By |October 31st, 2017|FEMAP, Linear FEA, Nonlinear FEA, RFEM, Stability, Steel Structures|

I got a really interesting question on my email from Fateme. I wanted to address this issue so many times now, so finally there is a great occasion to do this! In Abaqus, can we review the capability of a structural member? Whether or not it can bear the load like: shear, bending, twisting, axial [...]

## Buckling length basics

By |August 22nd, 2017|Linear FEA, RFEM, Stability, Steel Structures|

I'm preparing materials for another training about stability and I figured I have never written anything about frame stability on the blog! It's high time, so I decided to make a small roundup of methods on calculating buckling length in a frame system. Buckling length - do I need it? Let's start with the obvious: [...]

## Finite Element Analysis workflow

By |May 2nd, 2017|FEMAP, Linear FEA, Nonlinear FEA, RFEM|

When I first started working with Finite Element Analysis (FEA) I had a huge problem in understanding what to do. I had a basic engineering knowledge but I simply did not understand what was the order of the steps. Suddenly the software had many "modules" and each was screaming at me that some data is [...]

## Connection rigidity: 5 things you need to know!

By |February 13th, 2017|Linear FEA, Nonlinear FEA, RFEM, Steel Structures|

Most engineers use a popular approach: connection is either a hinge or a rigid one. This is usually not the case. Just as with many other engineering problems in certain cases we simplify the reality by assuming perfect conditions (i.e. hinge). It is crucial to understand when such assumptions are incorrect, as this may lead [...]

## Connection rigidity: when it really matters?

By |December 20th, 2016|Nonlinear FEA, RFEM, Steel Structures|

Connection rigidity is important in many structural solutions. However taking it into account requires time, the time we usually don’t have. I share here my views on when connection rigidity is important, and when can it be ignored. […]

## Slippage in bolted connections

By |December 13th, 2016|Nonlinear FEA, RFEM, Steel Structures|

Slippage in connections is often neglected in the design of steel structures. I have seen its importance when I was working in the team investigating the structural failure. Just as easily I could learn about it when it was my design under investigation! It is incredible how easy it is to discard slippage from calculations, [...]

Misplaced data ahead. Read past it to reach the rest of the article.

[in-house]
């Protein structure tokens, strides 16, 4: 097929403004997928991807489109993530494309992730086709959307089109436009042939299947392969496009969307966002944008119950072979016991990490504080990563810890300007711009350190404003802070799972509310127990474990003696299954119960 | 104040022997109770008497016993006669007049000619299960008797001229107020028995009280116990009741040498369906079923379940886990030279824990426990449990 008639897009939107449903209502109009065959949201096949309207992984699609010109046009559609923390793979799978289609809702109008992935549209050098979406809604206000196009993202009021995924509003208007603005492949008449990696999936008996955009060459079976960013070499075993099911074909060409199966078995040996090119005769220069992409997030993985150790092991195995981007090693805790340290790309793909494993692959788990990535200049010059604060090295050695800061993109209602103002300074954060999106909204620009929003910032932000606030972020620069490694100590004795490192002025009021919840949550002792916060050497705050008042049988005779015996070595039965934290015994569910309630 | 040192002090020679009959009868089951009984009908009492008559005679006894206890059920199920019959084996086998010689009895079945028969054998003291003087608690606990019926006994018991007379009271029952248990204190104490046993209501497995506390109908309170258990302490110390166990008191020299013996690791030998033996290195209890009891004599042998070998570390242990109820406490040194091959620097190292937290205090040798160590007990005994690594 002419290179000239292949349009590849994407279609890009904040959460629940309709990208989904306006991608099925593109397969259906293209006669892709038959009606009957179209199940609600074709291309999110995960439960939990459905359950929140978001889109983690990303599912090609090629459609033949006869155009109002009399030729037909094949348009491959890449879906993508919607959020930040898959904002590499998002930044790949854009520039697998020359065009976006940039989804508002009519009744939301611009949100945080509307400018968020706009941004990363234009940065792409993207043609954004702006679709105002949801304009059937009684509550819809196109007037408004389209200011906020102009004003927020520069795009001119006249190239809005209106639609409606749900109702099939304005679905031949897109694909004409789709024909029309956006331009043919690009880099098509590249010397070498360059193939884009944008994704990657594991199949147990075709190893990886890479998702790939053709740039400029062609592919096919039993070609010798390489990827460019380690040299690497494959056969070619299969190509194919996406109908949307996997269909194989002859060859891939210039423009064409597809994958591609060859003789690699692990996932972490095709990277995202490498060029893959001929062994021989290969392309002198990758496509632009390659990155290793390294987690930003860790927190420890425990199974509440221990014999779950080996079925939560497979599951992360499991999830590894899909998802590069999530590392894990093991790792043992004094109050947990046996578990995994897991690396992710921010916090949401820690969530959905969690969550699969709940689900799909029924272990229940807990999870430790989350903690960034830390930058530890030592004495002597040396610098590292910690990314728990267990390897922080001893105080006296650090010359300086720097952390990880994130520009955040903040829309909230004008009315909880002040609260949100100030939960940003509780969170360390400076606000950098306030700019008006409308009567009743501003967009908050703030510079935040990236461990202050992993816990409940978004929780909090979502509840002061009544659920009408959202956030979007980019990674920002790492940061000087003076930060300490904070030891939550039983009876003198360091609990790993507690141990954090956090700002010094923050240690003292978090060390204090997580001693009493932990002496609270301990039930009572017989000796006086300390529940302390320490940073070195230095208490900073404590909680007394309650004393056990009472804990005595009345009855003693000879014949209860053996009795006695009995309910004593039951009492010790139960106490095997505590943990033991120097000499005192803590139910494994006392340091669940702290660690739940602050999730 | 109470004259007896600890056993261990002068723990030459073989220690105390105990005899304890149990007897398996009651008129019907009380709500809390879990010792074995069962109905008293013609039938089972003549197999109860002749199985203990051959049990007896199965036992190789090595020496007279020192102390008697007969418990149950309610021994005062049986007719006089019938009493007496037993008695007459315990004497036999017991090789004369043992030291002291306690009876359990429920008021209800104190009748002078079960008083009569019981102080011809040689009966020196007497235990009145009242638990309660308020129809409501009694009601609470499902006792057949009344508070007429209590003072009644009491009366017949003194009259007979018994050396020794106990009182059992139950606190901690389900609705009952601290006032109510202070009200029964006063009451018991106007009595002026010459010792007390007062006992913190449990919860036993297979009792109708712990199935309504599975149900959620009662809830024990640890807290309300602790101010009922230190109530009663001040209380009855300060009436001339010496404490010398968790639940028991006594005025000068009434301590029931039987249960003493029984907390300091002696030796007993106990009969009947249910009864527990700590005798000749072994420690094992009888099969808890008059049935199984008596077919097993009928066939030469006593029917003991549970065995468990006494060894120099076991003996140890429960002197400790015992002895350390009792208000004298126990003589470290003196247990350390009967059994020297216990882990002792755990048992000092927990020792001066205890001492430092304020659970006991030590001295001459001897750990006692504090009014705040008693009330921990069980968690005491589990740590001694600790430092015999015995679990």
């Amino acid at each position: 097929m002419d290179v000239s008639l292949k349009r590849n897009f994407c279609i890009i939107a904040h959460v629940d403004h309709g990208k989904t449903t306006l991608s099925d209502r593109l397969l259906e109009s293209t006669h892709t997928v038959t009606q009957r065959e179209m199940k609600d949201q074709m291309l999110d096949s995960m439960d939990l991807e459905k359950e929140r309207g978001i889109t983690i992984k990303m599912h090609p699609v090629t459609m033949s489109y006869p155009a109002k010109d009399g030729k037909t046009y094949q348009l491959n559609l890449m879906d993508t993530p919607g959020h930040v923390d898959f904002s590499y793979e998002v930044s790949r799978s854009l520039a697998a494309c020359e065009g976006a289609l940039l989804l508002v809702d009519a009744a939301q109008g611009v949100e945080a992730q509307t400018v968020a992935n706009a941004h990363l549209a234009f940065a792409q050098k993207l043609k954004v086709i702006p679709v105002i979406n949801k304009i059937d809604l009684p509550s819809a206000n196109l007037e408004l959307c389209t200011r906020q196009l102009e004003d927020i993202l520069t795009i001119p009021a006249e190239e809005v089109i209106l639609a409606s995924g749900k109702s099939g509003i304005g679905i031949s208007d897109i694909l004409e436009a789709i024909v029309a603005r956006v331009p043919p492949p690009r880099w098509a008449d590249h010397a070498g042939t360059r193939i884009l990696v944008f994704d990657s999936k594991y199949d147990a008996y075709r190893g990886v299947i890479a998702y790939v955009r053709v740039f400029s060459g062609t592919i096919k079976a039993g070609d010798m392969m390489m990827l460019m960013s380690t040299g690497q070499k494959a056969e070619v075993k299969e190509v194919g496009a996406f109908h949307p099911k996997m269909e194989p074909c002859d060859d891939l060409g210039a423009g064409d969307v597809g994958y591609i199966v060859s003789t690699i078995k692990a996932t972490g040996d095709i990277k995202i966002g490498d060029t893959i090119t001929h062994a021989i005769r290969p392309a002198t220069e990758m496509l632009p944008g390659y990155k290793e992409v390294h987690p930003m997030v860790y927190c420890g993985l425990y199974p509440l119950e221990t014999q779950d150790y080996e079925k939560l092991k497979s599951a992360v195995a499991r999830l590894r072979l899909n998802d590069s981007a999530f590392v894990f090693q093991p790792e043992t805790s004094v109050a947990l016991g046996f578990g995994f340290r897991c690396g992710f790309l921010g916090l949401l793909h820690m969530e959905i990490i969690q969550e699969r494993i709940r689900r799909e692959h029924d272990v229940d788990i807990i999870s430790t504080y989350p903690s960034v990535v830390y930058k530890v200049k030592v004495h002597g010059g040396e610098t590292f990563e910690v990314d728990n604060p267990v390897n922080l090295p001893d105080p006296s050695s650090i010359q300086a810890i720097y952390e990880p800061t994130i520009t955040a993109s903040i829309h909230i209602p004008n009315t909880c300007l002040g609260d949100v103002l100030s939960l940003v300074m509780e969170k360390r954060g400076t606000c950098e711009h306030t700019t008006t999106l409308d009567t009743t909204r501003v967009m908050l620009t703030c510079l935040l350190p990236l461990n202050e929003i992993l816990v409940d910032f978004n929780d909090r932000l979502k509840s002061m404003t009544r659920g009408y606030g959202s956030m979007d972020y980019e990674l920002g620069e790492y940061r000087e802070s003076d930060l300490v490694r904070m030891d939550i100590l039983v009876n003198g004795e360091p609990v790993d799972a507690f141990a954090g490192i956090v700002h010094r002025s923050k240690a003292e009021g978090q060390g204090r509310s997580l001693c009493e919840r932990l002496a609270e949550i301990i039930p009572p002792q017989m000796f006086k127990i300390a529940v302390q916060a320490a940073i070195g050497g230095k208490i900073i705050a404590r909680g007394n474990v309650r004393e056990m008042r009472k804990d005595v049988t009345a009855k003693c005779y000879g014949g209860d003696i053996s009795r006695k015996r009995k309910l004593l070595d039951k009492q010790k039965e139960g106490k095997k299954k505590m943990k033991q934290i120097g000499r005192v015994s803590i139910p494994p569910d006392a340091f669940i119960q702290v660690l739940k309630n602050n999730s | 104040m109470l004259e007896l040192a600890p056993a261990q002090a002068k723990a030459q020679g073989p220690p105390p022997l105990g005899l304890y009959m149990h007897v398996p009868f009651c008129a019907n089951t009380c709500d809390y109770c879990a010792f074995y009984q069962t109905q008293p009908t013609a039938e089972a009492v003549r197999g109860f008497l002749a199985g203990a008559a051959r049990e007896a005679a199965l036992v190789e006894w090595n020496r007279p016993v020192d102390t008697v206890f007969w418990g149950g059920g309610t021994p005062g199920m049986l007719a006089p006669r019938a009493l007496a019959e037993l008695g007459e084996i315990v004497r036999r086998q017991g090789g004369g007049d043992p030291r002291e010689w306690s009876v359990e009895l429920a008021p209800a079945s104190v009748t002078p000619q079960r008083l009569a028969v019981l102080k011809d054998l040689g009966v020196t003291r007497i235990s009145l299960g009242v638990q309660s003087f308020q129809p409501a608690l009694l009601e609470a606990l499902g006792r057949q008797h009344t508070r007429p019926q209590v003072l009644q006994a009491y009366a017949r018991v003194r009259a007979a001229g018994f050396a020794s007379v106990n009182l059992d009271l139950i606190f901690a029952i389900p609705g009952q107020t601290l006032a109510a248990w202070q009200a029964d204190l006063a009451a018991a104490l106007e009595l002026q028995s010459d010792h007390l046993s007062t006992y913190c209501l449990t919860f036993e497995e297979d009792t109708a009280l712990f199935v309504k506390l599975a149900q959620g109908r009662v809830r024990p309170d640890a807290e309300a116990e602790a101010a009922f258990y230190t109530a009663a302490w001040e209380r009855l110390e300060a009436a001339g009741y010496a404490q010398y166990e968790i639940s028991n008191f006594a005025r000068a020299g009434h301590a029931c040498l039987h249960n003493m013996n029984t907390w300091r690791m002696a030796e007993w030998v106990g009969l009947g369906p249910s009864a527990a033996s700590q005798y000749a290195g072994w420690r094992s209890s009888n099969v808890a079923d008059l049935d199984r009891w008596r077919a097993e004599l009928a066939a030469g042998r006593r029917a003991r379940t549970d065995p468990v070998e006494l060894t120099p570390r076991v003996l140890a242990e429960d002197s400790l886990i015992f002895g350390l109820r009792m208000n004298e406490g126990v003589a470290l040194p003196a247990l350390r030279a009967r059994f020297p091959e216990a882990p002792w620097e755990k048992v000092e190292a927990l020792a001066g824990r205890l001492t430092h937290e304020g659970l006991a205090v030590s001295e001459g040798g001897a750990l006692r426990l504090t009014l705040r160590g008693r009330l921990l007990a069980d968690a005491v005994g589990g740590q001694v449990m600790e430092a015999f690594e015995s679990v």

## Connection rigidity impact on static design

By |December 5th, 2016|Nonlinear FEA, RFEM, Steel Structures|

This is the third post about the rigidity of the connections in steel structures. Since we already have discussed what a hinge actually is, and how to calculate the connection rigidity, it is time to discuss how this all fits into the static design. It is also important to discuss the impact of connection rigidity [...]

## How to calculate connection rigidity

By |November 22nd, 2016|Nonlinear FEA, RFEM, Steel Structures|

In last post, we have learned how to check if the connection is a real hinge. Today we will treat our joint between steel members as semi-rigid and we will calculate connection rigidity. This is a very useful tool. It can be used to make an even more accurate design if necessary. If you ever [...]

## How to check if a connection is a hinge

By |November 8th, 2016|RFEM, Steel Structures|

In the first workshop for students in WrUT organized by Enterfea and Dlubal, a problem of rigidity of the connections in steel structures was presented and discussed. I had a pleasure to teach there with Ola Kociołek (CEO of Dlubal Poland). Have you ever wondered how to be sure that your connection is a hinge? [...]

## Critical bending moment: How to calculate it with numerical analysis (in RFEM)

By |May 29th, 2016|Linear FEA, RFEM, Steel Structures|

Lateral torsion buckling (LTB) is a very dangerous phenomenon, that can easily cause the collapse of a poorly designed beam. In civil engineering codes, the critical bending moment is crucial in the proper design of bent beams susceptible to LTB, as it allows for slenderness calculation.  In “typical” cases everything is ok since code equations [...]